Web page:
Updated: Apr 30, 2022
By: John Hawke
The 1798 Penetanguishene Purchase, Crown Treaty 5 is a complex issue where the lands it involves are fused with the 1815 Crown Treaty 16, the Lakes Simcoe and Lakes Huron Purchase. The 50,000 Acres allegedly ceded in regards to Crown Treaty 5, the Penetanguishene Purchase were consolidated and surrendered by the 1815 Crown Treaty 16 where 250,000 acres were ceded. This is how those 50,000 acres were unlawfully ceded. Slight of hand. This was the basis of a claim submitted by the Chippewa Tri Council (Beausoleil, Rama and Georgina Island First Nations) in 1986 and 1990 to Canada’s Specific Claims Branch but was rejected by Canada.
Map of The 1798 Penetanguishene Purchase (Crown Treaty No. 5) was clearly not for 50,000 acres.
Elders and Leaderships who’ve passed on throughout the generations from Beausoleil First Nation along with descendants of Chief Aisance, a signatory of the 1798 Penetanguishene Harbour Purchase have always claimed the agreement was only for Penetanguishene Harbor.
On May 19th, 1795 representatives of the “Chippewa Nation” signed a provisional agreement at York; This document indicated that if they received goods worth 100 pounds in Quebec currency they would cede the lands “from the head of Opetiquawising to Nottowaysague Bay including the harbor of Penetanguishene. 1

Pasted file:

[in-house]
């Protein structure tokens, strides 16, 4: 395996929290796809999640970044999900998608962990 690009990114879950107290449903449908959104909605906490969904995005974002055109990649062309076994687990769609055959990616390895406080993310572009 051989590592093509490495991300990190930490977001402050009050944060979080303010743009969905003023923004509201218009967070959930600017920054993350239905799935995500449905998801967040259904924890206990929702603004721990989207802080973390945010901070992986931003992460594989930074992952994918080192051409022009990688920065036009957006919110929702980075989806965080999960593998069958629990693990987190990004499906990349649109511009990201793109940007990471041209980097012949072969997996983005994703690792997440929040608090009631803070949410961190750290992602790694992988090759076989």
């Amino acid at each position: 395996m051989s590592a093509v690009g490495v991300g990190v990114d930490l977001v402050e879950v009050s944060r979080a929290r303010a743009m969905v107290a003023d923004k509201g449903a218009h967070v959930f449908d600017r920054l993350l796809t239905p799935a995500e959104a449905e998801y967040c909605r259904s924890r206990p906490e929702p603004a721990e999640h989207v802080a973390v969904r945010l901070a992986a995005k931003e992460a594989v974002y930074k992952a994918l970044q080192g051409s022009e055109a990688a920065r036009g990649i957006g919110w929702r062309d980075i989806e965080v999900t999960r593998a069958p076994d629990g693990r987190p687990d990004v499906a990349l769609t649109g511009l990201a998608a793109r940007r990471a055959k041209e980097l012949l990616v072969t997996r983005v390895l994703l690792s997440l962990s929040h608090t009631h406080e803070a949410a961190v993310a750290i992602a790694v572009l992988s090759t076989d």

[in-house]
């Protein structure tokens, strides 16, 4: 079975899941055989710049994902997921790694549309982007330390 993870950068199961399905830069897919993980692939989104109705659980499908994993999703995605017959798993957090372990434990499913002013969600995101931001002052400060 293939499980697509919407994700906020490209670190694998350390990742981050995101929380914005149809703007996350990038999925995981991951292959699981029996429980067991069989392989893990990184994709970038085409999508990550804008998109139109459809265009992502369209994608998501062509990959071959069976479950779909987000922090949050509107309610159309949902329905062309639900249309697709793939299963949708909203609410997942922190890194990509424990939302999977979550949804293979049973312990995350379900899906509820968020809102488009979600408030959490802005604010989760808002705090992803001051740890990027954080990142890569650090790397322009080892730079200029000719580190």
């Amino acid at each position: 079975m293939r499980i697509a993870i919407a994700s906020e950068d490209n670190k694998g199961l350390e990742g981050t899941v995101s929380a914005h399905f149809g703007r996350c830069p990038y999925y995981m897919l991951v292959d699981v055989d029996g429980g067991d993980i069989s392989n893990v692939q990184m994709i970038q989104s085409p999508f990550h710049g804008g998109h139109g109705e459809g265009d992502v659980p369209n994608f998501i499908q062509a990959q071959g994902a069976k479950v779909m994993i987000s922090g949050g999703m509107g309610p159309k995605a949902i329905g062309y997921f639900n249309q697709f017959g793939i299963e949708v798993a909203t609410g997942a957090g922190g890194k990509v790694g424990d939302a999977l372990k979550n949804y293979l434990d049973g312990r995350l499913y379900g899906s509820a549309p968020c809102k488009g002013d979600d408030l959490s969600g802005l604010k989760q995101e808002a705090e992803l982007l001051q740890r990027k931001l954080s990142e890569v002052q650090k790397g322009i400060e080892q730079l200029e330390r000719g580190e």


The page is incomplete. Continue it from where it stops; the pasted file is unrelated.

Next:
“Keewaycamekeishcan: who used the Otter totem as his mark, meaning “He went in place of somebody.” This man likely signed the tentative agreement in the absence of one of the chiefs. 2
The Government took no immediate action to fulfill the terms of the provisional agreement. While no money or goods were given no attempt was made to take possession of the lands. Simcoe left the colony in July 1796 and in his absence Peter Russell became the Administer of the Province.
Band Members also speak on traditional hunting grounds south of Nottawasaga Bay in lands covered by the 1815 Lakes Simcoe-Huron Purchase, (Crown Treaty No. 16). 3 It is still of Chief Aisance family’s oral tradition that still holds that there were family hunting grounds within the area of today’s Thunder Beach. 4 The description of the ceded territory was vague.5 The maps accompanying the treaty demonstrated the extent to which the surveyors were unfamiliar with the area. 6